A potential new treatment for type 2 diabetes targets the hormone glucagon instead of insulin, according to a new study. Although the research hasn't yet progressed past animal models of the disease, initial results suggest that the novel therapy can lower blood sugar, decrease insulin resistance, lower cholesterol and help keep fatty deposits from settling in the liver. What's more, the researchers didn't see any adverse effects from the treatment.
A new international analysis comparing weight-loss procedures to standard diabetes treatments contends that surgery is more effective at helping people combat type 2 diabetes.
The finding stems from two years of tracking 60 severely obese patients with type 2 diabetes who were between the ages of 30 and 60. One-third of the patients were treated with diabetes drugs and diet/lifestyle modifications, while the rest underwent one of two surgical procedures: either Roux-en-Y gastric bypass or biliopancreatic diversion surgery.
Specific goals can help people with type 2 diabetes improve their dietary habits, according to a new study.
Participants were given a goal to eat either six or eight daily servings of foods with a low glycemic index -- carbohydrates that are digested slowly and are less likely to cause a spike in blood sugar levels than carbohydrates with a high glycemic index.
Most of the participants achieved the eight-serving goal, partly because many of them were already consuming about six servings of low glycemic index foods a day, the Ohio State University researchers said.
People who have been infected with the ulcer-causing bacteria Helicobacter pylori are more than twice as likely to develop diabetes later on as people who do not have signs of the infection, according to a new study of Latino adults in California.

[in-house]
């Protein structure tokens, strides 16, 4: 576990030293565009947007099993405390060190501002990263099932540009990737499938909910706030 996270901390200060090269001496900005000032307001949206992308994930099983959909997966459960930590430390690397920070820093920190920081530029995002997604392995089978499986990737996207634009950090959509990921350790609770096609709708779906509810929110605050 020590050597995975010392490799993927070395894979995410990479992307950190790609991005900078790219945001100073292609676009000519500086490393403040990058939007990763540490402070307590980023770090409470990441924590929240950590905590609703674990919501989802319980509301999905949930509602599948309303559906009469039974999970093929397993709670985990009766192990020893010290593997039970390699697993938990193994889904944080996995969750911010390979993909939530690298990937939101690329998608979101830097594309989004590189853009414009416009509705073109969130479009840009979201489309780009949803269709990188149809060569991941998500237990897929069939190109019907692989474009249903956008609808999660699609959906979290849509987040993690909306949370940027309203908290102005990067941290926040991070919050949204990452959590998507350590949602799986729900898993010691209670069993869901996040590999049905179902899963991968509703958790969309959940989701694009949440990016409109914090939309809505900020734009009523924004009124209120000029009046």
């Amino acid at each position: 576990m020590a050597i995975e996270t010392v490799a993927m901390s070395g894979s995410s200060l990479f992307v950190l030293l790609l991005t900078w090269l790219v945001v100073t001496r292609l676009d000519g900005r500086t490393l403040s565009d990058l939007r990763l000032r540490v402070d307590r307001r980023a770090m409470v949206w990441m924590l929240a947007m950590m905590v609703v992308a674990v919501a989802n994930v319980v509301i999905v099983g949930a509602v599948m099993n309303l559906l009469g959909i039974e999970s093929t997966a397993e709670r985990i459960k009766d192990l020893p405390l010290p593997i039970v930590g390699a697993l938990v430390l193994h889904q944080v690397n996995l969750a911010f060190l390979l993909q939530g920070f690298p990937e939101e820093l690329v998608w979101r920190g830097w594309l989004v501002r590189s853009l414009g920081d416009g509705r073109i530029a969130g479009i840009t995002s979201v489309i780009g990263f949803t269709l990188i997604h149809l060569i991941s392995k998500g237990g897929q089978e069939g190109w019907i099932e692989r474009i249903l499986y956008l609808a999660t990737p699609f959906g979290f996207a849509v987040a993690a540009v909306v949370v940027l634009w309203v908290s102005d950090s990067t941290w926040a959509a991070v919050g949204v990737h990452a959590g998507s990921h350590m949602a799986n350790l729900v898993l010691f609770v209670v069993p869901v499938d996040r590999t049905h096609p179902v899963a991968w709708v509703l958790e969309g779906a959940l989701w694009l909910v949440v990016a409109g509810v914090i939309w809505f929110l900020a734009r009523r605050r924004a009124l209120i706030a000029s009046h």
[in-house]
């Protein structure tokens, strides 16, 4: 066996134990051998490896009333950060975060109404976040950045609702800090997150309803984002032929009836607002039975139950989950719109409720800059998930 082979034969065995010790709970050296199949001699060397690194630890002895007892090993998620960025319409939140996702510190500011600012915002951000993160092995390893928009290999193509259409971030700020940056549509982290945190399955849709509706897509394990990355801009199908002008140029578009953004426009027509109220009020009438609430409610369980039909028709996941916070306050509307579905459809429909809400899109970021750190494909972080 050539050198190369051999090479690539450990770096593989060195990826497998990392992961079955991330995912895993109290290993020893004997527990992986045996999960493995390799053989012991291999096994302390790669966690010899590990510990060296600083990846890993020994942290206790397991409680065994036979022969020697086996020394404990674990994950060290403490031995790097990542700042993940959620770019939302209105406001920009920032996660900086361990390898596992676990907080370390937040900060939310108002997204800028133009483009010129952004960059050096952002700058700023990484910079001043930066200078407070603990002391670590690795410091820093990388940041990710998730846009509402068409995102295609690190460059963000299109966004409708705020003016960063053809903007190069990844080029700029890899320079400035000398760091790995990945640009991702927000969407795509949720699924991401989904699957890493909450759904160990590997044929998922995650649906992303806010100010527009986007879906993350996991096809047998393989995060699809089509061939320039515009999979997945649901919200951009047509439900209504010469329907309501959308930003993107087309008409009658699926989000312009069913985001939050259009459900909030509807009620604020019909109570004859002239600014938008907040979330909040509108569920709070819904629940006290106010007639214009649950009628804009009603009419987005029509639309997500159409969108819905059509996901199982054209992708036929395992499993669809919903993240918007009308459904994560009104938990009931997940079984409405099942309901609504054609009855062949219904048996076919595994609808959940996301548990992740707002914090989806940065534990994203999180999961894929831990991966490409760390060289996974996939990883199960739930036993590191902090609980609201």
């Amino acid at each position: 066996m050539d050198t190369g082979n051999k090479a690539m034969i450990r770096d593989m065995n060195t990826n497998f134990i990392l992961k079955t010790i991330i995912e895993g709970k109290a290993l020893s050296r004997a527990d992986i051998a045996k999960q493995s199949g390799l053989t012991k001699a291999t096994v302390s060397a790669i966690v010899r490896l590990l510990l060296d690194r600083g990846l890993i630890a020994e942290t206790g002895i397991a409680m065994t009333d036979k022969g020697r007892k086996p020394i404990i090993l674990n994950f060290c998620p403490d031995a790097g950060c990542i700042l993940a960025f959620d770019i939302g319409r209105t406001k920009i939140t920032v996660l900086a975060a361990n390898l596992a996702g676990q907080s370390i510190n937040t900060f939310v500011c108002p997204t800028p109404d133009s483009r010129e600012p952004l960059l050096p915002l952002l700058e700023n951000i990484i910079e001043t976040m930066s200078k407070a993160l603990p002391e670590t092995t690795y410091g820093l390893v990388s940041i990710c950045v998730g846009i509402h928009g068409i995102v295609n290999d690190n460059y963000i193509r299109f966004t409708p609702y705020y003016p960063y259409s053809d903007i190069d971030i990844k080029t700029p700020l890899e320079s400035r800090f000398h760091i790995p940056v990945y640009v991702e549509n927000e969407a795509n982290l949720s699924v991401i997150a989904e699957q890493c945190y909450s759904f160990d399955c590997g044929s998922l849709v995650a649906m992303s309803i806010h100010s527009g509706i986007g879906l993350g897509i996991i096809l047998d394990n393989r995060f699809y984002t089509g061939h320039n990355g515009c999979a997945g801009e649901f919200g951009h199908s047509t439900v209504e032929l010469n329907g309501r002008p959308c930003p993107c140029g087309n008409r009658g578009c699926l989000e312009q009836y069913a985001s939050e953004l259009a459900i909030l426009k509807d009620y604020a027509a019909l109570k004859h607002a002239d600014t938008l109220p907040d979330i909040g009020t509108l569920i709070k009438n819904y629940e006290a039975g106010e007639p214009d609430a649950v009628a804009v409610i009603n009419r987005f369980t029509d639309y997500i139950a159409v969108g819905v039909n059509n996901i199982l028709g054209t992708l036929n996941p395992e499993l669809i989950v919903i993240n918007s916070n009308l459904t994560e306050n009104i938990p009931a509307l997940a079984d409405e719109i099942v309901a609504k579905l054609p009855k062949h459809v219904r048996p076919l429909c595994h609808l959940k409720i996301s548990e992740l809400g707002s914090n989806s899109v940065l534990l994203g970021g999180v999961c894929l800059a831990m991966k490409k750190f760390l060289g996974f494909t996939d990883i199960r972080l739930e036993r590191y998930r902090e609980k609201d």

The results don't prove that the bug causes diabetes, but "it is strongly related to predicting type 2 diabetes," said Allison Aiello, the senior researcher on the study and a professor at the University of Michigan in Ann Arbor.
According to Catherine Cornu, MD, of the Clinical Investigation Centre in Lyon, France, and colleagues, a meta-analysis showed that the glucose-lowering agent had no effect on all-cause or cardiovascular mortality in people with diabetes
For patients with type 2 diabetes, aerobic training and resistance training both result in improved metabolic features, insulin sensitivity, and reduced abdominal fat, according to a study.
Elisabetta Bacchi, Ph.D., of the University of Verona in Italy, and associates evaluated the effects of aerobic and resistance training on hemoglobin A1c (HbA1c) and metabolic risk factors in 40 patients with type 2 diabetes.
According to a new study, insulin production may continue for decades after the onset of type 1 diabetes. The Massachusetts General Hospital researchers said that, the findings add to growing evidence that the period of time for treatment after the onset of the disease is longer than previously believed.
Taking short breaks while exercising, or "intermittent" exercise, is an effective way to improve insulin sensitivity and blood sugar control in people with type 2 diabetes, according to a new British study.
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